Theater under the summer night sky returns to Wheaton's Memorial Park with Shakespeare in the Park's performance of "Love's Labour's Lost."
Performances begin at 7 p.m. Friday and Saturday, Aug. 29 and 30, at 208 W. Union Ave., Wheaton. The park opens for seating and concessions at 6 p.m. each night. The rain date is Sunday, Aug. 31. Admission is free, but donations are welcome and will benefit the DuPage County Historical Museum.
Wheaton Park District and Wheaton College's Arena Theater have teamed up to present the light tale about attraction, mistaken identities and love. The partnership began last year with the intention of bringing Shakespeare in the Park to Wheaton for years to come.
"We were very happy with the success of the event last year, and now we're building it to become something more established as we go. We're laying the groundwork in the second year to do this great community event every year," said Andy Mangin, production manager of Arena Theater.
"Love's Labour's Lost" was one of the first plays William Shakespeare wrote. Considered one of his comedies, the story follows the high-jinks of the king of Navarre and his three lords, Berowne, Longaville, and Dumaine, who all swear an oath to scholarship, which includes fasting and avoiding contact with women for three years. However, as the men encounter visiting fair maidens, flirtations fly and confusion ensues.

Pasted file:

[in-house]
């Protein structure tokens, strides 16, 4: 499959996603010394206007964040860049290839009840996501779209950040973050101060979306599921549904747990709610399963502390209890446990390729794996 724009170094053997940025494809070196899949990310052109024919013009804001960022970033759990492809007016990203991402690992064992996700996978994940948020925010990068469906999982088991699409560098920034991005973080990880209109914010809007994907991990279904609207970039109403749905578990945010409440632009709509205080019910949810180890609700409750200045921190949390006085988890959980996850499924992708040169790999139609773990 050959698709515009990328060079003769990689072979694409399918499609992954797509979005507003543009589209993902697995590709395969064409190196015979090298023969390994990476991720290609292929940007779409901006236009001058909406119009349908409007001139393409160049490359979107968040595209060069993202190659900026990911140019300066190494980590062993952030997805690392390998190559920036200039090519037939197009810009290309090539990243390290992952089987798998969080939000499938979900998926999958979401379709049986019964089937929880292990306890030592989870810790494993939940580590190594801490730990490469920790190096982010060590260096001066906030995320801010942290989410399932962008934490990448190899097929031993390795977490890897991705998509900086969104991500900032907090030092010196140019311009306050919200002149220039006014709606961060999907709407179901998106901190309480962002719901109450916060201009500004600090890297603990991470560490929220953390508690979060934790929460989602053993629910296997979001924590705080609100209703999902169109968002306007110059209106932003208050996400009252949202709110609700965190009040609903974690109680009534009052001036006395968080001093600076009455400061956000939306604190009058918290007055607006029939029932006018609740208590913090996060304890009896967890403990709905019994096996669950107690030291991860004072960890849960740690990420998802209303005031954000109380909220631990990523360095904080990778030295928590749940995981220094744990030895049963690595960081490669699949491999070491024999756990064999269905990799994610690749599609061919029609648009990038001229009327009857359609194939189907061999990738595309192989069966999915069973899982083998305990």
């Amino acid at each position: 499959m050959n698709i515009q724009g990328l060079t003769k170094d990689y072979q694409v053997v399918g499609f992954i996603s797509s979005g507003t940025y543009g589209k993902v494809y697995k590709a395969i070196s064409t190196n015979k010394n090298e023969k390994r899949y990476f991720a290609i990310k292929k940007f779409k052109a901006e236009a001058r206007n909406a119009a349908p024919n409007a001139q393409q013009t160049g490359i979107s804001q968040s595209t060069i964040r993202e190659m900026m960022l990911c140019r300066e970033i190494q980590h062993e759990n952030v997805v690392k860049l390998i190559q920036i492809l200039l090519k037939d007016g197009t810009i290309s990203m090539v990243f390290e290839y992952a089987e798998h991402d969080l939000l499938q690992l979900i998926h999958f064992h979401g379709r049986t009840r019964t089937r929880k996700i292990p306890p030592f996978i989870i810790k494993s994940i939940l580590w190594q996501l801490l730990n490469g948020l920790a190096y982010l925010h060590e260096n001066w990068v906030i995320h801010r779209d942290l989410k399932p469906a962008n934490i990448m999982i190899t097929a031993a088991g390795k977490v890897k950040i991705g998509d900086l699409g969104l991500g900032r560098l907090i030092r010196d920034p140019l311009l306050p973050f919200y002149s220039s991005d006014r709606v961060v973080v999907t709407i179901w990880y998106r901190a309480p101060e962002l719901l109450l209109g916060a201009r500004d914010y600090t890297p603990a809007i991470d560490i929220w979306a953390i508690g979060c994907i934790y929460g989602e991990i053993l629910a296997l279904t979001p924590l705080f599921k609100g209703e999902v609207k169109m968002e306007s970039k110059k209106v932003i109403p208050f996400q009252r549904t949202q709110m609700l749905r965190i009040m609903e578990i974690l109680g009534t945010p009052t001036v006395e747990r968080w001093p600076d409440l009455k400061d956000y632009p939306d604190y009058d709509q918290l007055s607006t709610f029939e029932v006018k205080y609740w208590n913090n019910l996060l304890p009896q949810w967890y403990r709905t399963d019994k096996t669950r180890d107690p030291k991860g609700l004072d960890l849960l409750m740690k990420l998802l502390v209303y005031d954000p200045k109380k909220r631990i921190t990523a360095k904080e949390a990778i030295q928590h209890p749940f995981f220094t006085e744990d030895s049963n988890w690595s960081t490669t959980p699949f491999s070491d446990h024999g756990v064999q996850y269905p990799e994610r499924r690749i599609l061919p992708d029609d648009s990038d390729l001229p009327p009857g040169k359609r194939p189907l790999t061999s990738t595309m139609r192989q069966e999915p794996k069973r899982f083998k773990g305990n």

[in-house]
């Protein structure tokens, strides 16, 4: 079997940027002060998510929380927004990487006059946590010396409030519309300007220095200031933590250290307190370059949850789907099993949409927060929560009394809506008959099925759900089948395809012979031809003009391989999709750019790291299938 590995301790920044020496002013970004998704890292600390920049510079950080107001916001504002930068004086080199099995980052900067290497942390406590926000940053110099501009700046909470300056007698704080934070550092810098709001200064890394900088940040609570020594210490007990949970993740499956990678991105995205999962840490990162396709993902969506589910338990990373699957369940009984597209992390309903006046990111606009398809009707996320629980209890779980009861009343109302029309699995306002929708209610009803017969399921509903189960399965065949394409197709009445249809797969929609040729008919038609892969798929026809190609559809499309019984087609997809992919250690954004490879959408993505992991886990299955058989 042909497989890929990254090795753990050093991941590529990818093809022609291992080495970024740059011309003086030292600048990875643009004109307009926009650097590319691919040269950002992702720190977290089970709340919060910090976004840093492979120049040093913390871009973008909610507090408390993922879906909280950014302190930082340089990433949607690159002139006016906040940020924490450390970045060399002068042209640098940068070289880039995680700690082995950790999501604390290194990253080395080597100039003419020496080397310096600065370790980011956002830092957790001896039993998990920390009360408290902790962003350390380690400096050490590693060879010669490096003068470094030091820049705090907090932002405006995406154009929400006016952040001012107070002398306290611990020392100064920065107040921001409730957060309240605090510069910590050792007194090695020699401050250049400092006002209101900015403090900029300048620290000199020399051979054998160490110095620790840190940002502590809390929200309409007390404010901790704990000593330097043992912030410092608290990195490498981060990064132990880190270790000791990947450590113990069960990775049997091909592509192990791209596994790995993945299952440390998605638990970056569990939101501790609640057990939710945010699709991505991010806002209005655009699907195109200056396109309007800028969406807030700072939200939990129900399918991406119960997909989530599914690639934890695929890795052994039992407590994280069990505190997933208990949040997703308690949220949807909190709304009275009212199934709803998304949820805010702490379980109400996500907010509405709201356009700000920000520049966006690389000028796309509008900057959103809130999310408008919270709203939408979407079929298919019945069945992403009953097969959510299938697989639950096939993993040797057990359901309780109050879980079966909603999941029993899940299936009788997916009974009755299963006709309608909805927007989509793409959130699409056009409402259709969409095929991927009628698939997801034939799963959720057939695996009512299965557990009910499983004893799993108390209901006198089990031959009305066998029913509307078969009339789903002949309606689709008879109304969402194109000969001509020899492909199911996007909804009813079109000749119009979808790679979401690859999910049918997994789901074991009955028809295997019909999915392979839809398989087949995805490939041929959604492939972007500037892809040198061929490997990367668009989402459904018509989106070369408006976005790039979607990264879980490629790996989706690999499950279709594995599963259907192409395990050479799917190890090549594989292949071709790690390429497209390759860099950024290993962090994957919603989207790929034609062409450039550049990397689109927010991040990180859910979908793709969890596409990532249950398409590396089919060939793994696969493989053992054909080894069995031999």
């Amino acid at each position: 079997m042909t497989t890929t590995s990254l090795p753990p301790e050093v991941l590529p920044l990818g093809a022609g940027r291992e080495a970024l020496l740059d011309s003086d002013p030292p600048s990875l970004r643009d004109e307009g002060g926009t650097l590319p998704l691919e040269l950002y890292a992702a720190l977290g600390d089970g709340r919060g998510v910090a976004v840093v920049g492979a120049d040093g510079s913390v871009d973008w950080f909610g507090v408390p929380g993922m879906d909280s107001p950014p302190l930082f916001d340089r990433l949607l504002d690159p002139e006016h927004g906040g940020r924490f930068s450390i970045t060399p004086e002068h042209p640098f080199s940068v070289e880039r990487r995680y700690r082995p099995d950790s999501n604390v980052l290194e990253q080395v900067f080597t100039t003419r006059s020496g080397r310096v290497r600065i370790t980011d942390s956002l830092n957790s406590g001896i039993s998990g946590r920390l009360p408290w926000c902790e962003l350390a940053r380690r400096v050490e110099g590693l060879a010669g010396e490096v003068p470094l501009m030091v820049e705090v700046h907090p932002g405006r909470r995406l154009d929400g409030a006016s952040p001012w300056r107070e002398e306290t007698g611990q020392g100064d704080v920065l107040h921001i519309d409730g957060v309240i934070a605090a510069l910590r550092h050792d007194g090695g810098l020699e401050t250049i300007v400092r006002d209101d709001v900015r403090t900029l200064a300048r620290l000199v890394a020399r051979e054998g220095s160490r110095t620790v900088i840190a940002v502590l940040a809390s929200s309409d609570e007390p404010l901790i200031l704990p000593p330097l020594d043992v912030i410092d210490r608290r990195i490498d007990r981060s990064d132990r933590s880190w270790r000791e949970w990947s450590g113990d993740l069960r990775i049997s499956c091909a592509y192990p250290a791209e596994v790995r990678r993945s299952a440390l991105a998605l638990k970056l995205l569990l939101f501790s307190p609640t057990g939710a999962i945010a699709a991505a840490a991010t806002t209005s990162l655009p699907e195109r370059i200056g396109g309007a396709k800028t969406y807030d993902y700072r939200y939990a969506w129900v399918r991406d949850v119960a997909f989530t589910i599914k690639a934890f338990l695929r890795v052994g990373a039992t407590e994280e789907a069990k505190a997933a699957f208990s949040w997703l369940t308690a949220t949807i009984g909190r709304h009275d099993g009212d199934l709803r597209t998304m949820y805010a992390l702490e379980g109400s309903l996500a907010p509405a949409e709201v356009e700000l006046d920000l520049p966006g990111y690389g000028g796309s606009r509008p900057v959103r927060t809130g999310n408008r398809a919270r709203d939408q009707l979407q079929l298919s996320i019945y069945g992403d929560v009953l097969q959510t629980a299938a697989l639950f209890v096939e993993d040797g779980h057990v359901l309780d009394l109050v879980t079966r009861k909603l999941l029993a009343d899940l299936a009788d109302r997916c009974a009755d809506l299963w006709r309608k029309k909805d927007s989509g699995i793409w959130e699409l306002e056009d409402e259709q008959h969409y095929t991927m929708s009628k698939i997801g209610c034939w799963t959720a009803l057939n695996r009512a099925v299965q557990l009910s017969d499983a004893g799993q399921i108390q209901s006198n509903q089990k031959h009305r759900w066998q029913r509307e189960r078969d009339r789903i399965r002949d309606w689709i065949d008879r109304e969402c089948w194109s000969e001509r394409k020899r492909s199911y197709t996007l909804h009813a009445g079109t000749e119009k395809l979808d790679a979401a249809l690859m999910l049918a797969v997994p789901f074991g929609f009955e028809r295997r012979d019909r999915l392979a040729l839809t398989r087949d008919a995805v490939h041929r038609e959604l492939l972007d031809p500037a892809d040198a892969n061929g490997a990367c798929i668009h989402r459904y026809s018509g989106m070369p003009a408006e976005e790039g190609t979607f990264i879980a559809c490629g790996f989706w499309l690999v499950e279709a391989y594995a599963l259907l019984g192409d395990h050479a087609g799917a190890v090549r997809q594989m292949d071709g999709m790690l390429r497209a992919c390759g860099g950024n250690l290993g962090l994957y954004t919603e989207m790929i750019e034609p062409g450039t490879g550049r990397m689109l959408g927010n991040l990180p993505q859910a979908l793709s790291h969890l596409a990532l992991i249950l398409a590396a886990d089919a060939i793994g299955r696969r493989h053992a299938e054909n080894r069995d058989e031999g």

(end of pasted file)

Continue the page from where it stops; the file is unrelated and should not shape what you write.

Mangin said the cast will be made of primarily Arena Theater alumni, but also will include students. Students are also involved in the planning and backstage elements of the production. Mark Lewis, acting and theater professor at Wheaton College, is the director.
"Shakespeare's original words are beautiful and have stood the test of time; we want to bring them to life even more while best serving the play," Mangin said. "We found last year that we liked integrating music into the evening. The beautiful words, the crazy characters, the evening light, your neighbors, the music: It can all work together to make the evening in Memorial Park unique and full."